In almost any other instance, news of a cover band would draw little critical attention. But when the band being honored is the most influential of their century, the venue is the beautifully ornate Oriental Theater, and the tribute’s pedigree boasts a long run on freaking BROADWAY… well there are always exceptions to the rule. Rocking in Chicago for one week only, Broadway in Chicago presents Rain: A Tribute To The Beatles.
Rain is exactly what the title describes, a tribute band performing pitch perfect renditions of classic Beatles tunes. For many this information is more than is necessary and you already have tickets to one or more of the few of performances. For those still unsure of whether you could get the same general experience from a tribute band playing out in Aurora on the third Friday of every month, I can comfortably and unambiguously say you will not. Rain creates an immersive Beatles concert experience, one that honors the artistry, rocks your socks off, and perhaps most importantly folds their body of work into the sociopolitical narrative that modern generations will either forget or distort in time.
From end to end, the visuals are spectacular. Sprawling backdrops adorned the stage, with classic iconography from their various eras from the Ed Sullivan Show and their iconic performance at Shea Stadium through to Abbey Road and the rooftop setting of their final public performance. Two large projectors displayed video clips of interviews, commercials from the era, and footage (or faithful recreations) of their more abstract Sgt Pepper and Yellow Submarine phase. Costumes were wonderful and the fluidity with which they shifted sets was very impressive. My absolute favorite touch was the beautiful Hofner bass (left handed, of course) wielded by McCartney during the first act, and all the beautifully restored Vox cabinets, though they got substantial help from the theater’s sound system. Perhaps more satisfying than hearing Day Tripper live is to feel the drum kick and the bass thump, that visceral smack you can only get from live rock bands.
The cast list for Rain includes many names, however the Chicago cast is Jim Irazarry (John), Mac Ruffing (Paul), Tom Teeley (George), and Douglas Cox (Ringo). All were very good facsimiles of the originals from playing style to on stage mannerisms to between song audience banter. Did I mention the chaps perform these songs live? While they didn’t all look exactly like their subjects, the band never purports that they are, in fact, the Beatles. They even overtly call themselves Rain and do not call each other by their first names. There is no drama, or period appropriate tense moments between band members. It’s all about hearing a high caliber band paying a wonderful homage for an impressively diverse group of musicians.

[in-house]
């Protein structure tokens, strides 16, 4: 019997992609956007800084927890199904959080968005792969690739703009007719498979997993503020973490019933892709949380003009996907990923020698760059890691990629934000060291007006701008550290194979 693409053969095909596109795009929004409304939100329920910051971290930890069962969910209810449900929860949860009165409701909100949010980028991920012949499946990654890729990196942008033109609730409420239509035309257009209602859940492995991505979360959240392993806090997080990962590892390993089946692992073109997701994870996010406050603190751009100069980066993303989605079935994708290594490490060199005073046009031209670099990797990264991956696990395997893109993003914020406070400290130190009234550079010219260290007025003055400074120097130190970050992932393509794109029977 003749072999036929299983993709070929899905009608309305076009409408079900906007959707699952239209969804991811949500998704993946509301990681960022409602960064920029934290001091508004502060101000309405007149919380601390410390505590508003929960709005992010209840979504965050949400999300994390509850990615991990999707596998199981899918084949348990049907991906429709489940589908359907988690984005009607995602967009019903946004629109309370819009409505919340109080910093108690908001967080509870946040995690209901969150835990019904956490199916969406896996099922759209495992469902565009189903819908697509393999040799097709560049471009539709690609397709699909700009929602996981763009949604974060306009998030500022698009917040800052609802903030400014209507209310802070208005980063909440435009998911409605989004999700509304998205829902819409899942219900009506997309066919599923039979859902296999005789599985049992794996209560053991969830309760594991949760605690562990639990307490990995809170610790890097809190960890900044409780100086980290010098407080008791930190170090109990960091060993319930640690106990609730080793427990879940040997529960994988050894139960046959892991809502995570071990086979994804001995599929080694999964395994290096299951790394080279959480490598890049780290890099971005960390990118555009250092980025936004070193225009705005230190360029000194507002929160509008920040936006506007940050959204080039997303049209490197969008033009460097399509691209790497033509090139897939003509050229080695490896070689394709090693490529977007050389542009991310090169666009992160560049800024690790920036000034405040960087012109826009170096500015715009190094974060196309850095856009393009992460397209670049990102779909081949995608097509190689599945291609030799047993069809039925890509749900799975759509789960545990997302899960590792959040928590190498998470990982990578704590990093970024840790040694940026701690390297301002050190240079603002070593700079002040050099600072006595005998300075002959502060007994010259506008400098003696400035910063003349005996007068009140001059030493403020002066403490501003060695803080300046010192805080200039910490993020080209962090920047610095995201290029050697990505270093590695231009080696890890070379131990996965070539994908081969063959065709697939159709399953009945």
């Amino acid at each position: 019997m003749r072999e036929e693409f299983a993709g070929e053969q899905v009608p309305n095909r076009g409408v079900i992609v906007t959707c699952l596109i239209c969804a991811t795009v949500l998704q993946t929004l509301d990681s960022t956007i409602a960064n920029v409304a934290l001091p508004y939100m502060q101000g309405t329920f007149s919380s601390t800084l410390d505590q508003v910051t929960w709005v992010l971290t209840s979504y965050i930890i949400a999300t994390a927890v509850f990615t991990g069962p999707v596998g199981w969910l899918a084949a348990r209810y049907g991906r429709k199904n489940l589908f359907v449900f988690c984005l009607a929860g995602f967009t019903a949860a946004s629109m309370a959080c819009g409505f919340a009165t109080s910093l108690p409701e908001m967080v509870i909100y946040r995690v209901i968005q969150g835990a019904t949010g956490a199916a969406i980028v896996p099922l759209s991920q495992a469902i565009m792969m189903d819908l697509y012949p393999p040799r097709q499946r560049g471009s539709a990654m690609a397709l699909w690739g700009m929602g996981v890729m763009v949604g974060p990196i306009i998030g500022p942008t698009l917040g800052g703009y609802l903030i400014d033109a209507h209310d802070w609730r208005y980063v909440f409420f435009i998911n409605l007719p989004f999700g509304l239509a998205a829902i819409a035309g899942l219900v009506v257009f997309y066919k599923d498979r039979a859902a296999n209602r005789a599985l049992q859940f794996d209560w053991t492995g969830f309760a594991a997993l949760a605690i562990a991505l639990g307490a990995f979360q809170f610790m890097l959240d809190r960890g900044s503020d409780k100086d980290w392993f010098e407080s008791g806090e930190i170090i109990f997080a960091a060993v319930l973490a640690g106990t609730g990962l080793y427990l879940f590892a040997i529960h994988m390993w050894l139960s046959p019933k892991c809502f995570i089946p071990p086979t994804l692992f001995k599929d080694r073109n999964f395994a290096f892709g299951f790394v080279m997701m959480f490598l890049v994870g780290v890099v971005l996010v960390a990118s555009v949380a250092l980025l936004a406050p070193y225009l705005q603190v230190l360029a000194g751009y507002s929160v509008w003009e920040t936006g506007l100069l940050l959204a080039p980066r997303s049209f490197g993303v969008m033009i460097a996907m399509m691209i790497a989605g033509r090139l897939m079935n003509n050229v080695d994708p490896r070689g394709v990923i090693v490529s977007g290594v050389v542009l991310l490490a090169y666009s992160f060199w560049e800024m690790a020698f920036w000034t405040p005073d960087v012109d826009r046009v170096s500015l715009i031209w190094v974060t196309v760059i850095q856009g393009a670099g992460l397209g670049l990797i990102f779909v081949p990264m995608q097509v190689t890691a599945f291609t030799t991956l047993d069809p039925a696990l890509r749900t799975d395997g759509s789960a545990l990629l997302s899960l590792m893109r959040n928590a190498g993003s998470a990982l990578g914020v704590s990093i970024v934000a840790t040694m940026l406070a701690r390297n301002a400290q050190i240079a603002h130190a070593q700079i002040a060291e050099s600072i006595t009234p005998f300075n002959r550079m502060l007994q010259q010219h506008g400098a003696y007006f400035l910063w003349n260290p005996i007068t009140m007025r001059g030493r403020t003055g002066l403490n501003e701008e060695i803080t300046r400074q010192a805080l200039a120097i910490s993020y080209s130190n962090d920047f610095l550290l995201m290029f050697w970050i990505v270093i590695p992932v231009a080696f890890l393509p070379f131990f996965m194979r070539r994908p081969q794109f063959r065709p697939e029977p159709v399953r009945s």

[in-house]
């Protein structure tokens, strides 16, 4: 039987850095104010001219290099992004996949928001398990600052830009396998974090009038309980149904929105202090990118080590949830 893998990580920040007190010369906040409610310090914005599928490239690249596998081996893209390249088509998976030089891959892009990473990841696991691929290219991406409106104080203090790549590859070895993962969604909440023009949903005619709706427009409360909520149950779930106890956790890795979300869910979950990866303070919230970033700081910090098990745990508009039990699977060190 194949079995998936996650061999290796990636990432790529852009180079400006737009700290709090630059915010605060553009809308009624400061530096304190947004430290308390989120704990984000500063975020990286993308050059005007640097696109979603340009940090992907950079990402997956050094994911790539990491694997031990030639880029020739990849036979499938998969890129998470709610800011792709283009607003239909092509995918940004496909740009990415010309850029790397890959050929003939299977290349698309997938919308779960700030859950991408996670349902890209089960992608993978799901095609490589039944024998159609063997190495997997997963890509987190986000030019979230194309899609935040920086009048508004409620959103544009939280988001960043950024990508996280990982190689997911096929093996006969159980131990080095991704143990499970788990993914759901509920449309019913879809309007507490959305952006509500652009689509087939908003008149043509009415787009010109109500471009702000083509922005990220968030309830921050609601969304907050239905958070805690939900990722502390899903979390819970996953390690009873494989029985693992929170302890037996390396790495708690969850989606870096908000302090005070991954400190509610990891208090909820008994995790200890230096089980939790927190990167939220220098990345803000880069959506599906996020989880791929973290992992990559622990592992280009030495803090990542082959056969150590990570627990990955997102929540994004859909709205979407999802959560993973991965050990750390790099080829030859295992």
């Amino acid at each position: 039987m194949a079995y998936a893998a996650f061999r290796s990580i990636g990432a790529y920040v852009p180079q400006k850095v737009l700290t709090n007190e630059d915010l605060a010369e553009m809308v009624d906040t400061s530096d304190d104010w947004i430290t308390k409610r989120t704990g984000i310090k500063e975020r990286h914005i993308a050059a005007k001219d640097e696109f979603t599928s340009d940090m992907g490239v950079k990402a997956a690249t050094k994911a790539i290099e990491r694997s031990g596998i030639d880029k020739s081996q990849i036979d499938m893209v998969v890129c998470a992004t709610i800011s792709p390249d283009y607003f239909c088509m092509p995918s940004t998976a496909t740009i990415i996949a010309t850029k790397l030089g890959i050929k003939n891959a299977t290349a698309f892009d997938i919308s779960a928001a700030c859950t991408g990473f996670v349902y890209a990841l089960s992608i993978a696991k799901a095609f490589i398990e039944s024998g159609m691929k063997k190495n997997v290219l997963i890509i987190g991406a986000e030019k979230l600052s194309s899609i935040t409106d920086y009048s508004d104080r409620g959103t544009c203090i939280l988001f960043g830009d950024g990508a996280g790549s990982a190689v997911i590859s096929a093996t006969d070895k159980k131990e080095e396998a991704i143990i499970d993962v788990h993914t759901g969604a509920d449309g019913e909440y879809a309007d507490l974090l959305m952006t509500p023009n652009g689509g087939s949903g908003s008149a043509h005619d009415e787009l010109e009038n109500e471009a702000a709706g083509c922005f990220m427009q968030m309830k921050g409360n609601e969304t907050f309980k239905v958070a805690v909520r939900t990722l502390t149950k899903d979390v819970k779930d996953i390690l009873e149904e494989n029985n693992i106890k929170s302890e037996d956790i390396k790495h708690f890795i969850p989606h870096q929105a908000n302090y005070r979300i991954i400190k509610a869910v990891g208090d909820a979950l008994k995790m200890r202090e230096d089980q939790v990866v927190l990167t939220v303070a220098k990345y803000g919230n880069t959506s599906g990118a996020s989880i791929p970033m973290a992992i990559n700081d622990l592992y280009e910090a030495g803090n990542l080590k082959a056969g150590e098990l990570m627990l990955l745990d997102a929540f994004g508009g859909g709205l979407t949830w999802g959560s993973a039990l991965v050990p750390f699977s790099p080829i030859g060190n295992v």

Perhaps the greatest aspect of Rain is the narrative it creates. The show is staged chronologically (although they do a few “old hits” in later sets, which is actually kind of genius), and interspersed are the video clips and the backdrops and the little trivia pieces during the show. I learned more about the Beatles than I ever needed to learn, but I also got some insight into why they spoke to their generation. The light, fun attitudes grew darker and more politically aware as the band evolved into different styles. In such a volatile era, The Beatles always kept that fun and peace loving underpinning, which in context makes a song like A Day In The Life more darkly satirical, or Give Peace a Chance more bluntly radical than when heard through a modern lens. Rain captures the essence of the era, allowing the serious themes to resonate but never losing the spirit of having a good time.
So enjoy life. Buy a VW microbus, get your bell bottoms out of moth balls. Go see Rain, which is only playing in Chicago through Sunday, or travel to another town and see it. Rekindle the dying art of following tours, and if your job asks you can at least claim it was on once on Broadway.
Photos provided courtesy of Broadway in Chicago.